Book Reviews

Hague Girls, Part One: Fleeing by Ewurabena

Hague Girls is a book about courage and perseverance. It contains all the ingredients of a thriller: the intrigue, the machinations and manipulations of the media and government, the interplay of family and societal relations and the persistent struggle of one woman to challenge all of these factors.

            But Hague Girls is a true story and not a work of fiction. This makes it inspiring, but also sobering.

            It is the story of Ewurabena, a human rights lawyer and activist, and founder of African Perspectives, living and working in her homeland Ghana. It recounts the relentless attacks by the media and government to smear her reputation and destroy her organization, and its attempts to stop her fight for truth and the rule of law.

            It is a story about fighting back… but not alone. Fighting back by organizing one’s family, friends, community, professional colleagues, contacts – at home and abroad – in the struggle. 

            The reader is painfully aware that this is one story among the myriad accounts and struggles – in every country – about how the forces of power and privilege try to control the daily lives of people and then ruthlessly suppress peoples’ intense struggles for equality and human rights.   

            The book analyses how white privilege is replicated across national boundaries: the author chronicles the “Amy Cooper moments” in her own life, and the state-sanctioned police murders of black people, remembering George Floyd, Semira Adamu and others, and victims and survivors of apartheid regimes. She describes the still continuing struggle for gender equality, especially in international organizations which make “paper claims” to equality. She recounts the discrimination and racism of foreigners towards the people in whose sovereign country they are guests.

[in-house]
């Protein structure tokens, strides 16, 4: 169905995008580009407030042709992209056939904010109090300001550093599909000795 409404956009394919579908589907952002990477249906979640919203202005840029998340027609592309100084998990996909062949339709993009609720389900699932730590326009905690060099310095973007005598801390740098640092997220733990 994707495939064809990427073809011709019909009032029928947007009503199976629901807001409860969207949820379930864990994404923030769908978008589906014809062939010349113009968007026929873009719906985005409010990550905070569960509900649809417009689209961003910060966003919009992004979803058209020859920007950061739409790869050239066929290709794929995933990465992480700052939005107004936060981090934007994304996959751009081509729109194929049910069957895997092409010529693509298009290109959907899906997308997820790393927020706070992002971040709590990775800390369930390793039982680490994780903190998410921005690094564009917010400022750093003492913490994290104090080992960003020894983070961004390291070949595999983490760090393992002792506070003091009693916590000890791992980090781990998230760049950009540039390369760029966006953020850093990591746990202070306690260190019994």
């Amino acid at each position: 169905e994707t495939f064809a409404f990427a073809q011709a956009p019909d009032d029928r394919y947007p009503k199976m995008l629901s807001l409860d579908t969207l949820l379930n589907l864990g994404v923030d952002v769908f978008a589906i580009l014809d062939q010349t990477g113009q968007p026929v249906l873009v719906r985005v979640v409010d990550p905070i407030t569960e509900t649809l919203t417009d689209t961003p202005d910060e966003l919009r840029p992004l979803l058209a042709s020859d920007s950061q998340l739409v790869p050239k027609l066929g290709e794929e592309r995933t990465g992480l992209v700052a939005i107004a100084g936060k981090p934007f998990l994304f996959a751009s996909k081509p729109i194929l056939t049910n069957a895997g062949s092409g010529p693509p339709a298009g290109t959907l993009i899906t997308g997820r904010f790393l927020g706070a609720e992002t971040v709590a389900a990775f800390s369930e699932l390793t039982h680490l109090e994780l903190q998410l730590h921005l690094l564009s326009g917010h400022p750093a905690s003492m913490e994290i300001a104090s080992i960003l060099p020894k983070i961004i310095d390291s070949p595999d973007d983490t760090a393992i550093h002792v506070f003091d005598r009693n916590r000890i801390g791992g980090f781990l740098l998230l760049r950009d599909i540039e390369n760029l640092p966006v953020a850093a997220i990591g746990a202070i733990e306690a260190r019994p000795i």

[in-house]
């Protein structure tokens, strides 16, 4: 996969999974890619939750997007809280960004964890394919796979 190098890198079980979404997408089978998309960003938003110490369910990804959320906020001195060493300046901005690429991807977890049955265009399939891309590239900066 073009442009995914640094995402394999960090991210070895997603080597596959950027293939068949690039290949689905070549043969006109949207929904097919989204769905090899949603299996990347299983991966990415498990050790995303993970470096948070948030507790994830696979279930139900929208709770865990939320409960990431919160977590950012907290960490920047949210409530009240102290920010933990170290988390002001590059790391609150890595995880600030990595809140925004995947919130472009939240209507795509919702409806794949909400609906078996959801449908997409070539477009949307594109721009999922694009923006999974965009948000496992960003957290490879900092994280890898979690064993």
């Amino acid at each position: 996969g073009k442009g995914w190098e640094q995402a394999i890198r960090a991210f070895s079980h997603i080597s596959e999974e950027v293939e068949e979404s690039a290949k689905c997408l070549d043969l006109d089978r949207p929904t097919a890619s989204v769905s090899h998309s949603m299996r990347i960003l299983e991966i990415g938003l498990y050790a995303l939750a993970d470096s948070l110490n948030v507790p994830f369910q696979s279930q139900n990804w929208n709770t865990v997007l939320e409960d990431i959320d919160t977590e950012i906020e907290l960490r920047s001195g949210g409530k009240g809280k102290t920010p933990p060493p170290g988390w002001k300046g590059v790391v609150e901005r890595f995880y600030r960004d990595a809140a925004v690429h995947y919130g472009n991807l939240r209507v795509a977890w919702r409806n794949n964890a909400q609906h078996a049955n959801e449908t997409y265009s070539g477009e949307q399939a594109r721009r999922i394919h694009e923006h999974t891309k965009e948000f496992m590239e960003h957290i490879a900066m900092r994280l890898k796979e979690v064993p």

The “take away” from this book is that the struggles initiated by one heroic Ghanian woman for her human rights can challenge the very foundations of the institutions and structures in her life. It is a struggle to hold government and the media responsible and accountable for their actions. It is a struggle for the core human values of truth and justice – which transcends cultural and geographical boundaries.

            Hague Girls is a book which should be read, and then re-read, by anyone who is part of the struggle for equality and human rights.

Beth S. Lyons

International Criminal Defence and Human Rights Lawyer

Screen Shot 2021-07-08 at 16.57.24.png
%d bloggers like this: